Rated 4 out of 5 by from An adventure through Time ... I completed 'Queen of the Sciences: A History of Mathematics' a few months ago and decided to come back and share some thoughts on this lecture series. I work in the biological sciences and have not performed Math since college. However, this is NOT a mathematics course, it is a HISTORY course. A few of the previous reviewers were critical of the professor for not "teaching" a mathematics concept very well, which seems a bit unfair given that this course is about the 'history of math' and not a course on how to perform mathematical functions. Fortunately for me, I am a lover of history. I also love the sciences, so this course seemed a natural fit for me and I was not disappointed. I was mesmerized by this course and must confess that I really enjoyed it. Anyone who shares a love of history and of the sciences should find that they too, would enjoy this lectures series. The structure of this course is essentially chronological, starting with the earliest math (even speculation of pre-history math) up to the present day. The material covered near the end of the course was mostly over my head but I was still able to grasp the general concepts that the professor was focusing on. As to the professor ... Professor Bressoud has a clear and distinct manner of speaking. His pronunciation and enunciation represent a level of articulation that is second to none. You will have no trouble understanding the good professor. However, his style of speaking is also adynamic. While it is evident from his speech that he is passionate about the subject, that passion doesn't translate into the camera as well as some of his colleagues at The Great Courses. He does not exude his enthusiasm quite as visibly as those other TGC professors do. This is not a criticism, just an observation. The lectures are all organized well and build on one another, as might be expected. For me, these lectures were an Adventure through Time. I continued to marvel at the genius of mankind and what we have achieved with our brains. Professor Bressoud explains the driving concepts that motivated great thinkers to expand our understanding and use of mathematics, dividing these concepts into several broad areas: civil administration (need for counting and maintaining inventory and taxes), Astronomy (need to understand trigonometric functions), etc. In addition to explaining the driving forces that advanced the devleopment of mathematics, he also enlightens us with historical examples of how pre-existing math furthered our understanding of the sciences (physics, economics, etc). The course will start with simple arithmetic and follow the development of geometry, algebra, trigonometry and the calculus. You will learn about number systems and number theory and how math traveled from one part of the globe to another. It really is an adventure. You do not need to be a mathematician to appreciate or to follow these lectures. You will learn about many of the great Mathematicians of the past along with some interesting and entertaining anecdotal stories. Just sit back and enjoy the adventure. This will be one of those courses that I revisit, at some point in the future. It is worth a second viewing. Cheers.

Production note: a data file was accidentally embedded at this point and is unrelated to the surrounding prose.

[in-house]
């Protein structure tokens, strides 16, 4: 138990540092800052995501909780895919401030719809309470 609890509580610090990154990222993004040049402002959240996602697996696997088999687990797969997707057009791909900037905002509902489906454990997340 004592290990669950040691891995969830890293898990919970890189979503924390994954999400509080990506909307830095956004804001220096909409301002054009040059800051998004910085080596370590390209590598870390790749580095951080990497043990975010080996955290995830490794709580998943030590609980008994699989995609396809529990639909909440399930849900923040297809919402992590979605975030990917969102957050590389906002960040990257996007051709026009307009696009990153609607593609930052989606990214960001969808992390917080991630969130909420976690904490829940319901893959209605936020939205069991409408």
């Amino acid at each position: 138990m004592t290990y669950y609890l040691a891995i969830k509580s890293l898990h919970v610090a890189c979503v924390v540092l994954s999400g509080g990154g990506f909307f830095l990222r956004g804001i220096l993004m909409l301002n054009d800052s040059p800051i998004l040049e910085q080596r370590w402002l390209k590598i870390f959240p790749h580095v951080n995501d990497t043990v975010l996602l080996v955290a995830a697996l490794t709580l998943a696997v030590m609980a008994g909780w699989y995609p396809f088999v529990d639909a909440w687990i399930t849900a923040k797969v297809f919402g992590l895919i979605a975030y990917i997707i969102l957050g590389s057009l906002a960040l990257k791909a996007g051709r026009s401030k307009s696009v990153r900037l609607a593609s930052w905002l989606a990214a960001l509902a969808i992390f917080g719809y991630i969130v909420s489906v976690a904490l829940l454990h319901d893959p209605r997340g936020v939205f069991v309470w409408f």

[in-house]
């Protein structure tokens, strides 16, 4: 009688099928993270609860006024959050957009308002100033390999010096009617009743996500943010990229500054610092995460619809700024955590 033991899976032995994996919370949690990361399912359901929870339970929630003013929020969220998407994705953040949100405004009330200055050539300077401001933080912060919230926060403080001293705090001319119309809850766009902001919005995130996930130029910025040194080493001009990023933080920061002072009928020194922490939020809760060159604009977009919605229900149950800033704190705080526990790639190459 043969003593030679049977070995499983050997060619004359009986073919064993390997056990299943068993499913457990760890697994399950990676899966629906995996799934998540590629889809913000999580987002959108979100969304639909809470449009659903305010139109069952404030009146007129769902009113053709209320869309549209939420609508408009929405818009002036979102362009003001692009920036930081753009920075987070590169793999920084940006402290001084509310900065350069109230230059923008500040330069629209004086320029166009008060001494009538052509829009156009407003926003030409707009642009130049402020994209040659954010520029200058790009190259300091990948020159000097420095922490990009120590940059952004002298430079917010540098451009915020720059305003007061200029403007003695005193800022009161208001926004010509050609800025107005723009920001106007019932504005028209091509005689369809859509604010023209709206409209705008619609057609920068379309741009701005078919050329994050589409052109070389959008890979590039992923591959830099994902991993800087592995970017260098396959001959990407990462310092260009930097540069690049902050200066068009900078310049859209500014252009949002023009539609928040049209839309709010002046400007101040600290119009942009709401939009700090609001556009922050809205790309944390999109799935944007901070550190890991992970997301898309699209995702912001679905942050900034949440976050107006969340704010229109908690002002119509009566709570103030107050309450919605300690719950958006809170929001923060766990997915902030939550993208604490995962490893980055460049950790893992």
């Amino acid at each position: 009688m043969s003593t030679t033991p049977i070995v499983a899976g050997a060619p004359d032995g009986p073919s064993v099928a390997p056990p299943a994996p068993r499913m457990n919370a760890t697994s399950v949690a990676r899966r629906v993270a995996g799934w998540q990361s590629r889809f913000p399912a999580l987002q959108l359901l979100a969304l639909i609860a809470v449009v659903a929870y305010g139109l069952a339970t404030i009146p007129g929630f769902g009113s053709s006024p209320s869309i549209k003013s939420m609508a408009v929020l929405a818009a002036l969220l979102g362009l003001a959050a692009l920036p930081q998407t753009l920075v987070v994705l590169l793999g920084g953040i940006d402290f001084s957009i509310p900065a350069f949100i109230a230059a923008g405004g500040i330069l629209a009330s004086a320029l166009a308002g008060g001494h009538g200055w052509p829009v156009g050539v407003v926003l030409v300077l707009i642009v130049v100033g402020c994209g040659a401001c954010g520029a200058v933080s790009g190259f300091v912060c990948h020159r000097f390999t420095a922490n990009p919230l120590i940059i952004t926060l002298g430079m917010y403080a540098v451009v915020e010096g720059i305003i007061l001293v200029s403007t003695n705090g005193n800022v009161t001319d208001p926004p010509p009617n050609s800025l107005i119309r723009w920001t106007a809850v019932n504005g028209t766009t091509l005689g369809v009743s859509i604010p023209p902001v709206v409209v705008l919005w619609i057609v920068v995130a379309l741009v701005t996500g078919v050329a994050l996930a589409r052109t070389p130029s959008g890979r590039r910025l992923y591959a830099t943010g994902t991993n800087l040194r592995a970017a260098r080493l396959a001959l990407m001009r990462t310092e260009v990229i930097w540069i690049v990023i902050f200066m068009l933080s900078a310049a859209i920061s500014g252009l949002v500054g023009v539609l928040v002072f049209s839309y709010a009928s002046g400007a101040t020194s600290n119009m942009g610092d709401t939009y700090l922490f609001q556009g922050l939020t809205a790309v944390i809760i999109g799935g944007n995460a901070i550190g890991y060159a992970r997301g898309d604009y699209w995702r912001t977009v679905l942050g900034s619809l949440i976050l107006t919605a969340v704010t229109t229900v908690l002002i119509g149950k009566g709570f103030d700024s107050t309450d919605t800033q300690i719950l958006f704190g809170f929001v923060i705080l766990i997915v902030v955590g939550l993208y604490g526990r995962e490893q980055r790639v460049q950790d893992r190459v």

Date published: 2017-04-18